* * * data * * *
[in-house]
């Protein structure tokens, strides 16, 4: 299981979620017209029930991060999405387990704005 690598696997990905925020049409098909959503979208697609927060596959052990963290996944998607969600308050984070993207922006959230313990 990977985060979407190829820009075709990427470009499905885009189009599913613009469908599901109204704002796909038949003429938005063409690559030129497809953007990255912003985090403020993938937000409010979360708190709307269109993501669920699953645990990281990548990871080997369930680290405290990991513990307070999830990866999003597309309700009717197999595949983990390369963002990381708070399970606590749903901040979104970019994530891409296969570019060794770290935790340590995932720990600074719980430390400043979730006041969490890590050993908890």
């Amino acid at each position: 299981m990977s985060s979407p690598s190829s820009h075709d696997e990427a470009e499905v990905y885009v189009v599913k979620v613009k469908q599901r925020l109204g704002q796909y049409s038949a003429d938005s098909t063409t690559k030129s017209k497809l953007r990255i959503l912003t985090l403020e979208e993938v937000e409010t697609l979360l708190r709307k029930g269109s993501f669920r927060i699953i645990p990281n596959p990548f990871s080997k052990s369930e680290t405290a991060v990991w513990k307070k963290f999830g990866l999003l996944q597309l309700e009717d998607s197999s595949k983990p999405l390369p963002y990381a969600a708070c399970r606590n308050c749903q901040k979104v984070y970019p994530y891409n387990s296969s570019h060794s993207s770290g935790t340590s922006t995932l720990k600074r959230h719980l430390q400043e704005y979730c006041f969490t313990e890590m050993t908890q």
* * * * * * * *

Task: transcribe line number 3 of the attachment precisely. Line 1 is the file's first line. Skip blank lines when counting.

């Amino acid at each position: 299981m990977s985060s979407p690598s190829s820009h075709d696997e990427a470009e499905v990905y885009v189009v599913k979620v613009k469908q599901r925020l109204g704002q796909y049409s038949a003429d938005s098909t063409t690559k030129s017209k497809l953007r990255i959503l912003t985090l403020e979208e993938v937000e409010t697609l979360l708190r709307k029930g269109s993501f669920r927060i699953i645990p990281n596959p990548f990871s080997k052990s369930e680290t405290a991060v990991w513990k307070k963290f999830g990866l999003l996944q597309l309700e009717d998607s197999s595949k983990p999405l390369p963002y990381a969600a708070c399970r606590n308050c749903q901040k979104v984070y970019p994530y891409n387990s296969s570019h060794s993207s770290g935790t340590s922006t995932l720990k600074r959230h719980l430390q400043e704005y979730c006041f969490t313990e890590m050993t908890q």